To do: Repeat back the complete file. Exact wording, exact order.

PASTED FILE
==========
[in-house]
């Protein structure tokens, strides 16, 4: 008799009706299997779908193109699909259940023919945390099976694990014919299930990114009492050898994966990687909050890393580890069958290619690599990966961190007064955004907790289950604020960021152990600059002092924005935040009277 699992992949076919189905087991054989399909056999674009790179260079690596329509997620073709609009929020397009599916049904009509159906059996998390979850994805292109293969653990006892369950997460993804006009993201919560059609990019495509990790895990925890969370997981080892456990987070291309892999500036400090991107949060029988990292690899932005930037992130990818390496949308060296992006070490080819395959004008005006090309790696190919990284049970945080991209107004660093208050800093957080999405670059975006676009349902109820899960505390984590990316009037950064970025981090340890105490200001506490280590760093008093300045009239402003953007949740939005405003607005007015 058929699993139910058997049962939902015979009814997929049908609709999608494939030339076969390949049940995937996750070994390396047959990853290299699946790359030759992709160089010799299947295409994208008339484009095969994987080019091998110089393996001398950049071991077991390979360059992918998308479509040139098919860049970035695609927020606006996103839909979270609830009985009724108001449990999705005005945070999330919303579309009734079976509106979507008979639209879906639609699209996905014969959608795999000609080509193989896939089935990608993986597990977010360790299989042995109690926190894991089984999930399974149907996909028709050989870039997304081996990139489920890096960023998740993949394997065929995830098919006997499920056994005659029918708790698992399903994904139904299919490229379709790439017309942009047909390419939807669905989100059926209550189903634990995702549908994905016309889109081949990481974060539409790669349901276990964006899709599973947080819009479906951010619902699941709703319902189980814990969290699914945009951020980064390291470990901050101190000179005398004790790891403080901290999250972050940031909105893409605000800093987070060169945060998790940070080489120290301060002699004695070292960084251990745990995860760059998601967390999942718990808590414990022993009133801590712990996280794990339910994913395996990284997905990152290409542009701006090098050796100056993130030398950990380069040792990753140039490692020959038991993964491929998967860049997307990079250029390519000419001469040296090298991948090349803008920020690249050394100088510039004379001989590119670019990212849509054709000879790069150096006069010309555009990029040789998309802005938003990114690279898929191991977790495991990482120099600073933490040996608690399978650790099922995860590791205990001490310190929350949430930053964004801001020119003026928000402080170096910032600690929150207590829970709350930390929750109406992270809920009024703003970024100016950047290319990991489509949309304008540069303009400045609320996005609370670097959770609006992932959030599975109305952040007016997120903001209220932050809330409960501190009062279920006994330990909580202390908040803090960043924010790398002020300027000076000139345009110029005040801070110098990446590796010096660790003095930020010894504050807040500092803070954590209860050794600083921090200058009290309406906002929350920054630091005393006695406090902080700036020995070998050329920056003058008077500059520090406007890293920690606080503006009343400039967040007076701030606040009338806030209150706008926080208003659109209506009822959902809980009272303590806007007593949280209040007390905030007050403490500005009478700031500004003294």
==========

[in-house]
């Protein structure tokens, strides 16, 4: 008799009706299997779908193109699909259940023919945390099976694990014919299930990114009492050898994966990687909050890393580890069958290619690599990966961190007064955004907790289950604020960021152990600059002092924005935040009277 699992992949076919189905087991054989399909056999674009790179260079690596329509997620073709609009929020397009599916049904009509159906059996998390979850994805292109293969653990006892369950997460993804006009993201919560059609990019495509990790895990925890969370997981080892456990987070291309892999500036400090991107949060029988990292690899932005930037992130990818390496949308060296992006070490080819395959004008005006090309790696190919990284049970945080991209107004660093208050800093957080999405670059975006676009349902109820899960505390984590990316009037950064970025981090340890105490200001506490280590760093008093300045009239402003953007949740939005405003607005007015 058929699993139910058997049962939902015979009814997929049908609709999608494939030339076969390949049940995937996750070994390396047959990853290299699946790359030759992709160089010799299947295409994208008339484009095969994987080019091998110089393996001398950049071991077991390979360059992918998308479509040139098919860049970035695609927020606006996103839909979270609830009985009724108001449990999705005005945070999330919303579309009734079976509106979507008979639209879906639609699209996905014969959608795999000609080509193989896939089935990608993986597990977010360790299989042995109690926190894991089984999930399974149907996909028709050989870039997304081996990139489920890096960023998740993949394997065929995830098919006997499920056994005659029918708790698992399903994904139904299919490229379709790439017309942009047909390419939807669905989100059926209550189903634990995702549908994905016309889109081949990481974060539409790669349901276990964006899709599973947080819009479906951010619902699941709703319902189980814990969290699914945009951020980064390291470990901050101190000179005398004790790891403080901290999250972050940031909105893409605000800093987070060169945060998790940070080489120290301060002699004695070292960084251990745990995860760059998601967390999942718990808590414990022993009133801590712990996280794990339910994913395996990284997905990152290409542009701006090098050796100056993130030398950990380069040792990753140039490692020959038991993964491929998967860049997307990079250029390519000419001469040296090298991948090349803008920020690249050394100088510039004379001989590119670019990212849509054709000879790069150096006069010309555009990029040789998309802005938003990114690279898929191991977790495991990482120099600073933490040996608690399978650790099922995860590791205990001490310190929350949430930053964004801001020119003026928000402080170096910032600690929150207590829970709350930390929750109406992270809920009024703003970024100016950047290319990991489509949309304008540069303009400045609320996005609370670097959770609006992932959030599975109305952040007016997120903001209220932050809330409960501190009062279920006994330990909580202390908040803090960043924010790398002020300027000076000139345009110029005040801070110098990446590796010096660790003095930020010894504050807040500092803070954590209860050794600083921090200058009290309406906002929350920054630091005393006695406090902080700036020995070998050329920056003058008077500059520090406007890293920690606080503006009343400039967040007076701030606040009338806030209150706008926080208003659109209506009822959902809980009272303590806007007593949280209040007390905030007050403490500005009478700031500004003294």